Landlord Safety and Violence Prevention
Published On: January 22, 2019 Posted by: Jeremy Peterson
Those of us in the real estate profession were shocked and saddened this week to learn of the death of Realtor and Landlord David Stokoe. We express our sincere condolences to his family and friends during this time of loss and separation.
Details are still forthcoming but the story is already alarming. On a Thursday, David went to a property he owned in Salt Lake City to collect rent from a delinquent tenant. Reports suggest he was going to encourage the tenants to leave because of non-payment. Sometime during this encounter David was shot and his body hidden in a crawl space in the home.
This tragedy serves as a reminder of the dangers lurking in the field of property management. It also serves as a reminder of the purposes of our current Landlord Tenant law. In Utah’s Landlord-Tenant laws are prescribed processes for evicting a tenant for nonpayment, lease violations, nuisance, and other causes. The law also defines the rights and responsibilities of both landlords and tenants. The whole purpose of this law is to prevent violence. If a landlord is being robbed of rents by a delinquent tenant, the landlord does not have the right to act violently toward the tenant. Nor does the tenant have the right to act violently toward a landlord who is trying to force him out of his property. Instead, the force of law is utilized (usually in the form of a police officer) once the prescribed process has been followed.
The process allows time for tempers to cool. For many landlords though, time is the problem. It may take three to four weeks for an eviction be completed through the courts. During this time, rents are lost and potential damage can be done to a property. There are also attorneys fees that usually need to be paid to commence and complete the process. All of these are a high cost of doing business and if a landlord can buffalo a tenant out of a unit without incurring them, he considers himself that much better off.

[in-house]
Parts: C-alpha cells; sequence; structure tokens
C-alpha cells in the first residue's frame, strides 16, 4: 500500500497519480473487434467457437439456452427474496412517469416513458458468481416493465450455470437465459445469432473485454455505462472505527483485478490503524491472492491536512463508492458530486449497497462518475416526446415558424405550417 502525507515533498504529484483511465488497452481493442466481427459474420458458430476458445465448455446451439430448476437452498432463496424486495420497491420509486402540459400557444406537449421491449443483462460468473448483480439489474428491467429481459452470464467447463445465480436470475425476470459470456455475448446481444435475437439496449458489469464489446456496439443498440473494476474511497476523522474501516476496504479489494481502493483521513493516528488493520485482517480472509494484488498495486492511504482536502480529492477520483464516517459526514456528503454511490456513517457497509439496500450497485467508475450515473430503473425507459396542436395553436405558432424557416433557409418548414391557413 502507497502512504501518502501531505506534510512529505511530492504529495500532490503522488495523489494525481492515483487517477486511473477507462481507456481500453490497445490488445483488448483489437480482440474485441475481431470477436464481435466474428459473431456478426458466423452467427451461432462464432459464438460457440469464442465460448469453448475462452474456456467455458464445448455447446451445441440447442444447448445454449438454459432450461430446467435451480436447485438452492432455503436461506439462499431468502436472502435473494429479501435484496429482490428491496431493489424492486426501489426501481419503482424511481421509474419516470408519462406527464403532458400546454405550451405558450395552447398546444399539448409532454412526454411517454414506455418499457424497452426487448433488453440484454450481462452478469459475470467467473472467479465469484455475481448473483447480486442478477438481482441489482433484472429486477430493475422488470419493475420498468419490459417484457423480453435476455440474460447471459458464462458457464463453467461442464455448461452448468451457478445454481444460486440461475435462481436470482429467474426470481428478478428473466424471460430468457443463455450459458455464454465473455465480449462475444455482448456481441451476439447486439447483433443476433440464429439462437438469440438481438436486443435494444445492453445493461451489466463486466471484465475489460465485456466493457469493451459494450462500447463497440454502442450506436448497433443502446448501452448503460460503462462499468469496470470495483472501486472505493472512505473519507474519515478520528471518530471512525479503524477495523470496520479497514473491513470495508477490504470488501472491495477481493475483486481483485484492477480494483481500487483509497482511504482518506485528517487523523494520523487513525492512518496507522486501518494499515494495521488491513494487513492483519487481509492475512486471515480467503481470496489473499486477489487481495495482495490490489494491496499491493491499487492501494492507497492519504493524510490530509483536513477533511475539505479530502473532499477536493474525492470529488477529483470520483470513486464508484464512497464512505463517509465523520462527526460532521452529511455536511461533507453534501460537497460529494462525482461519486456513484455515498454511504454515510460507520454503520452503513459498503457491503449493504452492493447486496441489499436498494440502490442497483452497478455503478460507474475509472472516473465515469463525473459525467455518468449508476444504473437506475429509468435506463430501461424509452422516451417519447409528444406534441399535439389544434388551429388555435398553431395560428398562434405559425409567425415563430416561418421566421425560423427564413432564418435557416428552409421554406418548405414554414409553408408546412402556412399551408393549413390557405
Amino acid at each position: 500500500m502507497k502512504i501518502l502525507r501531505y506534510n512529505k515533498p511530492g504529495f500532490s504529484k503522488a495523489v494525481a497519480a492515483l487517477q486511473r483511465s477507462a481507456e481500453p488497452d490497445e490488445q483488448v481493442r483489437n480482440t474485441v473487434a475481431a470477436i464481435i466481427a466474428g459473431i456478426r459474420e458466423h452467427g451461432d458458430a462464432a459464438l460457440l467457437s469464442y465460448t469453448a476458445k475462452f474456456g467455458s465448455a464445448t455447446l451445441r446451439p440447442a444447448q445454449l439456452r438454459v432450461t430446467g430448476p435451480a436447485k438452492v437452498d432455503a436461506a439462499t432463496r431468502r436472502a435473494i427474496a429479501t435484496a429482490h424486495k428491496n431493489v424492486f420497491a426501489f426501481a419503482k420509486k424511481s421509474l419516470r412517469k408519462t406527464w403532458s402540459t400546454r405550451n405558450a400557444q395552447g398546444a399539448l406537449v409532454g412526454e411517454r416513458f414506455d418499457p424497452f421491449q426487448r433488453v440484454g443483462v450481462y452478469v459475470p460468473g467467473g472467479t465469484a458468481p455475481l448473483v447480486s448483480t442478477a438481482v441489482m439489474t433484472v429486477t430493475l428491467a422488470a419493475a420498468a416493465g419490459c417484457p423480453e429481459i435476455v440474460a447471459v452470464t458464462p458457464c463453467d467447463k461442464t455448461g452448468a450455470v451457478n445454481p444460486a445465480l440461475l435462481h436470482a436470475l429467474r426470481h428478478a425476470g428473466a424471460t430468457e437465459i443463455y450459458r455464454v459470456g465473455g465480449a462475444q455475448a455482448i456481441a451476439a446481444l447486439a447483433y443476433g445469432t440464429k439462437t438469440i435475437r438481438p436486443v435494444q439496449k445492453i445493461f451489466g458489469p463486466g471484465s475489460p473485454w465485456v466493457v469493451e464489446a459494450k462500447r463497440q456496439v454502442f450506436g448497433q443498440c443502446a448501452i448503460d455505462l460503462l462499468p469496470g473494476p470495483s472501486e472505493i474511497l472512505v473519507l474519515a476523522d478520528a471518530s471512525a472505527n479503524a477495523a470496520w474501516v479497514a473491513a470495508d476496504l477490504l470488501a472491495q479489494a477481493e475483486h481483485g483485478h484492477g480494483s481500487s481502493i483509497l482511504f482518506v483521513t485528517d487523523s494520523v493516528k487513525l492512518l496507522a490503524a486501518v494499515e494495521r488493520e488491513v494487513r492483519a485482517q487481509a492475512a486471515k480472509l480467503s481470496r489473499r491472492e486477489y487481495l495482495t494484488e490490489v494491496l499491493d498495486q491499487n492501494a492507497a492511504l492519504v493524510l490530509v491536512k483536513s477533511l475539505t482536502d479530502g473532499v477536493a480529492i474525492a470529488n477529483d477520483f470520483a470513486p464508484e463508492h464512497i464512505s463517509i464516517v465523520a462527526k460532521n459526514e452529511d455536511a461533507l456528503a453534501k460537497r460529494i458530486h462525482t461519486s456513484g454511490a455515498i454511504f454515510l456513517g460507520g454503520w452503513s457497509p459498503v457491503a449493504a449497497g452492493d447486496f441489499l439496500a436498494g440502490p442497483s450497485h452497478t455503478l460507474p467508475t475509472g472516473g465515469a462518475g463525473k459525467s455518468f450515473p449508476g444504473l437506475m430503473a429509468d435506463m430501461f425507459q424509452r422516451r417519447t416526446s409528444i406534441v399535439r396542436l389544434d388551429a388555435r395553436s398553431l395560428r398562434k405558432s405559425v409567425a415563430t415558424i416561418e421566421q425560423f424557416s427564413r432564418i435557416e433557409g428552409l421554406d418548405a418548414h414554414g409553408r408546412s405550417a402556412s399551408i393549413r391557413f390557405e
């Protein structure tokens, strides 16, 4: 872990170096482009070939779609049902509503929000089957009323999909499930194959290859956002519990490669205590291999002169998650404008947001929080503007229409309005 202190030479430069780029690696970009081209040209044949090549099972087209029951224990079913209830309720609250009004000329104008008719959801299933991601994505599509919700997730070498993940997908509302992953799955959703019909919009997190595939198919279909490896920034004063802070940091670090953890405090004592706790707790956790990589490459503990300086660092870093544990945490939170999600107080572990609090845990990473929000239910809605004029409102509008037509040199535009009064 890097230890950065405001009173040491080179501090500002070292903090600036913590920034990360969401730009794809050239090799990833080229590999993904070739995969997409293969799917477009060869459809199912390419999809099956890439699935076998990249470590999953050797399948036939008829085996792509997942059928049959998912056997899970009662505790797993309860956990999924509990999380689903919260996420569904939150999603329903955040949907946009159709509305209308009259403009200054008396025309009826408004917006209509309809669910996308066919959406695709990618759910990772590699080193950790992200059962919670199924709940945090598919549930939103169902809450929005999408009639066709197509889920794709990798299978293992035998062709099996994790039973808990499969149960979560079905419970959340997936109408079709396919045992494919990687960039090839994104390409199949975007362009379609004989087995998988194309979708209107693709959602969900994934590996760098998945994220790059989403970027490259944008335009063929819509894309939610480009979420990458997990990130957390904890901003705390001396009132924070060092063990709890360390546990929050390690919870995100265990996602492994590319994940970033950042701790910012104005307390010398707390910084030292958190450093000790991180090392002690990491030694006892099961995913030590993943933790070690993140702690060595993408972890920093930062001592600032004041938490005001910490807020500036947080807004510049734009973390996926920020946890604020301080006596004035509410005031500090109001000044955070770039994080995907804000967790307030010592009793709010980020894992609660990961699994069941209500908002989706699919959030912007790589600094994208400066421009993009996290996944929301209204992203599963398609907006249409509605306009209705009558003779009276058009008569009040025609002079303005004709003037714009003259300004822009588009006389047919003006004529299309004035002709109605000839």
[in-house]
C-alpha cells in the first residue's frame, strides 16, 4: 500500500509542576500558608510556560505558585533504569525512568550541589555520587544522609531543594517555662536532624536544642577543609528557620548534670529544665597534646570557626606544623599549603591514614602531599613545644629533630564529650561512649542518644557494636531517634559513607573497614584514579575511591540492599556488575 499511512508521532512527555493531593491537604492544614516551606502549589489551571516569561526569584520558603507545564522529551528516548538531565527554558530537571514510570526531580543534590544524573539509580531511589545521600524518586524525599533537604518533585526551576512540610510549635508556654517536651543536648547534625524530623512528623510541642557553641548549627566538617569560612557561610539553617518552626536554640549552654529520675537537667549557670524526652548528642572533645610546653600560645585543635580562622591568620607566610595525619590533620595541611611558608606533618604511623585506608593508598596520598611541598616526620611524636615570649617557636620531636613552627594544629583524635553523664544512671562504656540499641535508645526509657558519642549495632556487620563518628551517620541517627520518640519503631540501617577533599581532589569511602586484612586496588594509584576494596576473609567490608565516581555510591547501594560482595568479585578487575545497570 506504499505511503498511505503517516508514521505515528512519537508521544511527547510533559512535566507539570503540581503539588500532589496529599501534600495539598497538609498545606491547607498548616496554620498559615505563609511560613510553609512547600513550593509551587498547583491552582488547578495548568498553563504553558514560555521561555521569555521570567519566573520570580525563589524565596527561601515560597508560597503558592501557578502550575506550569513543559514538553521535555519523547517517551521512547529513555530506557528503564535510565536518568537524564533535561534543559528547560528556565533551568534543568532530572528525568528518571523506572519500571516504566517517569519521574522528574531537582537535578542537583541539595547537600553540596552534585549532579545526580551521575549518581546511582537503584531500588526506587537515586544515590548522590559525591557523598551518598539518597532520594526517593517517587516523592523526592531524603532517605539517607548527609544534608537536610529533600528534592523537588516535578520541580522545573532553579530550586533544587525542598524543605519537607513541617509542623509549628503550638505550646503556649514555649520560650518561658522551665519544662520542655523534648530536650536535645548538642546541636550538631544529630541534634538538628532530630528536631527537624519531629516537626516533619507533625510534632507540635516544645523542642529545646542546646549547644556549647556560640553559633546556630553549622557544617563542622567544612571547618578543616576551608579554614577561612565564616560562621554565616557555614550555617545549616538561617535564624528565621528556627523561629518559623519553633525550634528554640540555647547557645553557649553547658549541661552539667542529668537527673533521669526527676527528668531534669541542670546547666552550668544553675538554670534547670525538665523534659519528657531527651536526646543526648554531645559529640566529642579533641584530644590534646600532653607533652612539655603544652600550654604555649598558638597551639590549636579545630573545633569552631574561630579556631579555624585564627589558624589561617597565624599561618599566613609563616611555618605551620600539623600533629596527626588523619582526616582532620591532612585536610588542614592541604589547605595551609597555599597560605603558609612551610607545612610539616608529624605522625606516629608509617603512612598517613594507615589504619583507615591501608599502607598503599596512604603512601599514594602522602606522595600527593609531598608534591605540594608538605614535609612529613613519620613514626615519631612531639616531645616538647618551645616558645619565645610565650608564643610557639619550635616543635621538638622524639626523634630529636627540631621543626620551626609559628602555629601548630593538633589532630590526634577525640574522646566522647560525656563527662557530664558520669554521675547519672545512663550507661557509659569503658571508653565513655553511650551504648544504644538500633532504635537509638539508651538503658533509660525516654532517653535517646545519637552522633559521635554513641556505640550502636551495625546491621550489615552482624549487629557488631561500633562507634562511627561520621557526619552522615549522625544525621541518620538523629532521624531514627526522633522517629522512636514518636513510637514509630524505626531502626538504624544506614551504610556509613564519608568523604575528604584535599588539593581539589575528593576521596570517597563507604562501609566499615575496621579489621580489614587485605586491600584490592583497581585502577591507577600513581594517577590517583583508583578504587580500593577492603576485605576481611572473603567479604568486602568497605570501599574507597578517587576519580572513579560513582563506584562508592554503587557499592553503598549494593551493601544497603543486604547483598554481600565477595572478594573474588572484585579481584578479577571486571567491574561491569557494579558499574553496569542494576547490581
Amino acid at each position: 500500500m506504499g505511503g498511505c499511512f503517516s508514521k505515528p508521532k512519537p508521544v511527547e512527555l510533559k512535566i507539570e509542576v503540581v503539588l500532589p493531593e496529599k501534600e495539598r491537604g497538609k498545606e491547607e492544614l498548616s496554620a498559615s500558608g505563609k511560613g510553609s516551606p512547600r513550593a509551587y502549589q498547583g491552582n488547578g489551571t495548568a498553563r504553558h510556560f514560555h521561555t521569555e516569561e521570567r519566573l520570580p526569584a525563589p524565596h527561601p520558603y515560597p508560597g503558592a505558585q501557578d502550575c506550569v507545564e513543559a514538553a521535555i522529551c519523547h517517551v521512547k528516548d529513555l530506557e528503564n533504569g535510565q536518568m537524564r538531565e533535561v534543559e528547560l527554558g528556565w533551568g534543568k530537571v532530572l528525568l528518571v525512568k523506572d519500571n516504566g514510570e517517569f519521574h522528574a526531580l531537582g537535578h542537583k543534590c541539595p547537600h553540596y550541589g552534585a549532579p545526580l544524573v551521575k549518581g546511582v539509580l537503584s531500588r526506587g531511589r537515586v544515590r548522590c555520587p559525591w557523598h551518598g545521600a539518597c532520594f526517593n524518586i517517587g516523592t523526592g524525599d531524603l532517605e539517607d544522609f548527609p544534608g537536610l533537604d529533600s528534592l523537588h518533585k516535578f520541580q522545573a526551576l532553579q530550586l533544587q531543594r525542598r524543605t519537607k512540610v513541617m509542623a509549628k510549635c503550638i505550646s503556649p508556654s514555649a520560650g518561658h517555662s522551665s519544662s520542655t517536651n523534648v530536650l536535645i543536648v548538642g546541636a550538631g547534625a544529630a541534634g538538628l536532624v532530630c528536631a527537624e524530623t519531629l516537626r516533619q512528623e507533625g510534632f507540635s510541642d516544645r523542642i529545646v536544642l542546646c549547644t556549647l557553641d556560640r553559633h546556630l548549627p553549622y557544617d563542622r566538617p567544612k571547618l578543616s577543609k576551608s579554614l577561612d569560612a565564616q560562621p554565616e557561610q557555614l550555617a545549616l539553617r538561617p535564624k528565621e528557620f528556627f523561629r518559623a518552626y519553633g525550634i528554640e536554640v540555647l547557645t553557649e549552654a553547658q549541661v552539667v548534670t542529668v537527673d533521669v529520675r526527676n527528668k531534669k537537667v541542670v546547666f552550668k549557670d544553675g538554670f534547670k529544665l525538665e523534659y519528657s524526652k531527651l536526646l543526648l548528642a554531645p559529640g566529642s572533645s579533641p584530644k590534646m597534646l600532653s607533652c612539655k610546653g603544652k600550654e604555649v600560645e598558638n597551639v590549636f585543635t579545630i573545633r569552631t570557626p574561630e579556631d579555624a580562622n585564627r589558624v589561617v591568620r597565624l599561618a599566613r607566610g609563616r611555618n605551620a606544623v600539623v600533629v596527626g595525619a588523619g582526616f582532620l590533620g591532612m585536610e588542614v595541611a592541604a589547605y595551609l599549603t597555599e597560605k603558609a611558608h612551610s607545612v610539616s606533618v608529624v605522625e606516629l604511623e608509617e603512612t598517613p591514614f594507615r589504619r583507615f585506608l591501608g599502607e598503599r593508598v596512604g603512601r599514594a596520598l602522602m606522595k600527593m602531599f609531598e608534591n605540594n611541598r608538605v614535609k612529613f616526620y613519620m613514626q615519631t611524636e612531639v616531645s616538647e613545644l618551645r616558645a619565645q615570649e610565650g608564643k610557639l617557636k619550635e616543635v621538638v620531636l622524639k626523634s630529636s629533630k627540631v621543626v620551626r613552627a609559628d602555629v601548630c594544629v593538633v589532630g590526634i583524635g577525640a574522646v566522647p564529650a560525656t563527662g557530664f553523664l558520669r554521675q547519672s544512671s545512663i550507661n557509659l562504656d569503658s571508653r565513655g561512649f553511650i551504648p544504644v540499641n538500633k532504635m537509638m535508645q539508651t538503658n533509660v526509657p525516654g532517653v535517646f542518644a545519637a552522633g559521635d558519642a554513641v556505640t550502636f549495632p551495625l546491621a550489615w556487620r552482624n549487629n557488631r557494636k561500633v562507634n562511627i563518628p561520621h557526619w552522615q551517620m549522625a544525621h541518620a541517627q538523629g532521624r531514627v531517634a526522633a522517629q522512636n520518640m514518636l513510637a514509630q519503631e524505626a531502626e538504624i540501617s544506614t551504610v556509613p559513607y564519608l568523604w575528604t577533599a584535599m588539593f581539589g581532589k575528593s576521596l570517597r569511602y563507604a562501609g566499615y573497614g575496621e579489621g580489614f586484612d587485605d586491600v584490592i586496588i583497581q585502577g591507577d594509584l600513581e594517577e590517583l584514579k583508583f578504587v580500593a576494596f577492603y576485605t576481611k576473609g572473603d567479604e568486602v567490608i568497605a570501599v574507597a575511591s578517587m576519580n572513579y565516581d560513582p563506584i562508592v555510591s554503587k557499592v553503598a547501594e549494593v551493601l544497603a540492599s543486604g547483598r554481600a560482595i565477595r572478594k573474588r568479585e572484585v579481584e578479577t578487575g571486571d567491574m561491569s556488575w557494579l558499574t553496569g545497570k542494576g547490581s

I had a friend who once told me he would take the front door off the hinges of a property he wanted a tenant to move out from. It worked! But, it is also illegal (known as constructive eviction) so don’t do follow his example. Rather than resorting to extra-legal means, I have found though that simply notifying the tenant in writing of all the really bad consequences that come from being evicted is enough to provoke positive action. Most tenants do not want it to be harder to find a place to live in the future. Most do not want to be charged TRIPLE the damages for unpaid rent. So, if they know these things are possibilities, they are much more likely to move.
The defendant in David Stokoe’s death says that David had him in a choke hold and that is why he shot him. That seems really unlikely. Violent people don’t normally qualify to get real estate licenses. The only landlord I know who put a tenant in a choke hold is in jail right now for other problems. My hunch is that David used some hard language with the tenants in order to encourage them to leave. Looking at their backgrounds, the tenants had a criminal history which means that they operate under “street cred” rules. Under such rules, any threat of eviction would require a greater response from the tenant in order to maintain their “street cred”. Twelve years ago, I had my life threatened once when I threatened eviction of a deadbeat tenant who was a member of the underworld. It was the only response he could think of. But, respect for street cred rules only apply in the underworld. Those living in lawful society usually just call the police if a threat escalates to that level. This is why lawful society and the underworld don’t mingle together. Except, that is, in this case where one was a landlord and the other a tenant.
If the tenant was on drugs at the time of David’s arrival, the escalation should have happened very quickly and irrationally. We will ultimately find out more about what actually happened. In the meantime, we encourage everyone to use the legal process to deal with dangerous tenants. It is slow, deliberate, and costs money. But, it gets the job done and does it safely for all involved.
Our thoughts and prayers are with the Stokoe family.